Hocus Pocus

by David Koehn


Pick a card any card, the ace of spades, the tarot’s magician, your American Express.
What the hand knows the eye can never know. Shuffle the cards all you like.
The stop start stuck in traffic syllabary strikes the mouth’s spark in mockery.
As a child, late night TV was my god. Watching “The Cabinet of Dr. Caligari” changed my life:
The murderous somnambulist let loose on us by the insane hypnotist.
I dreamt that the affection I felt was legerdemain.
Fan all the cards to show the shuffled array, the random order of things.
On the back page of the September 11th 1908 Nashua Telegraph
There is an ad for Clark Stanley’s Snake Oil Liniment
Where “the body is a machine of flesh.”
I did not dream of ten bassoon players arcing the air with a B flat.
The card trick always looks like magic until the trick is revealed.
The orbs would float between us, hovering, absorbing our attention.
They would drop from the air into a copper bowl I could not quite put my arms around.

Cut the deck anywhere. There they would disappear.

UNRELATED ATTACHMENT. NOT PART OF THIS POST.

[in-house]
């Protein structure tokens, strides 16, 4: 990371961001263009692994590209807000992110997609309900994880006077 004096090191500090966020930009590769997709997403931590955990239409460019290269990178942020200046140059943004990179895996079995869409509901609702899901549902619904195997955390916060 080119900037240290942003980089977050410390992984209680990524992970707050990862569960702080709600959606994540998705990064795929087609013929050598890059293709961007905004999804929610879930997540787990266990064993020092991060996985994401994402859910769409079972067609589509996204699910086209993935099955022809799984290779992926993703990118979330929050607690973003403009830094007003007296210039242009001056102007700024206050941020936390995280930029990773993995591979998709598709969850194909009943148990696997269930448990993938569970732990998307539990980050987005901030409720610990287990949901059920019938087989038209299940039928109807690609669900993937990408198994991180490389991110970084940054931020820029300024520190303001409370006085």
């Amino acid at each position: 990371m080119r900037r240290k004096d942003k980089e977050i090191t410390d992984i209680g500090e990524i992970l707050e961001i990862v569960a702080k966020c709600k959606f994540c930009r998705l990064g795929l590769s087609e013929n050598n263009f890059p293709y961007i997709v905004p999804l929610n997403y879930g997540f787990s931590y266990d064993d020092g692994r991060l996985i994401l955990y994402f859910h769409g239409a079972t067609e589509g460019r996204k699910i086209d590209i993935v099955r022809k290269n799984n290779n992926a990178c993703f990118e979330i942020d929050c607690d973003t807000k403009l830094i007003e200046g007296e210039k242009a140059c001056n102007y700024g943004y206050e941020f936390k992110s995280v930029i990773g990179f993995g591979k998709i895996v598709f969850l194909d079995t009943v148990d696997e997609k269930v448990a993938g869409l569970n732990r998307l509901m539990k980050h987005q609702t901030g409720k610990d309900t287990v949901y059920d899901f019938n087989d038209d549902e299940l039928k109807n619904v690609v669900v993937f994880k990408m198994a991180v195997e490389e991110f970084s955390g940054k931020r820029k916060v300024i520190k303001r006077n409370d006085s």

While he performed a boy became uncomfortable in his skin.
A woman stopped loving her children.
I became thirsty and walked to the spring where I drank
And no matter how long or how hard I pulled the water into my throat I could not stop my thirst.
We revered him. The mock latin that invoked our attention was nothing but a distraction from a distraction.
The body’s repositioning of what the body senses
Just after surprise. There is a deck of cards in the drawer, the fourth card, the 7 of clubs, has your name on it.
The snake oil salesman that sells snake oil that contains no snake oil has won.
We have given ourselves over to the illusionist
Rather than the magician, to the vacant house’s porchlight at the end of the street
Rather than the dragon in the stars, to the dream of something rotten
Over the love of knowledge or our children or our lovers about to fall to their death.




David Koehn’s first full-length manuscript, Twine, now available from Bauhan Publishing, won the 2013 May Sarton Poetry Prize. David just released Compendium (Omnidawn Publishing 2017), a collection of Donald Justice’s take on prosody. His second full-length collection, Scatterplot, is due out from Omnidawn Publishing in 2020.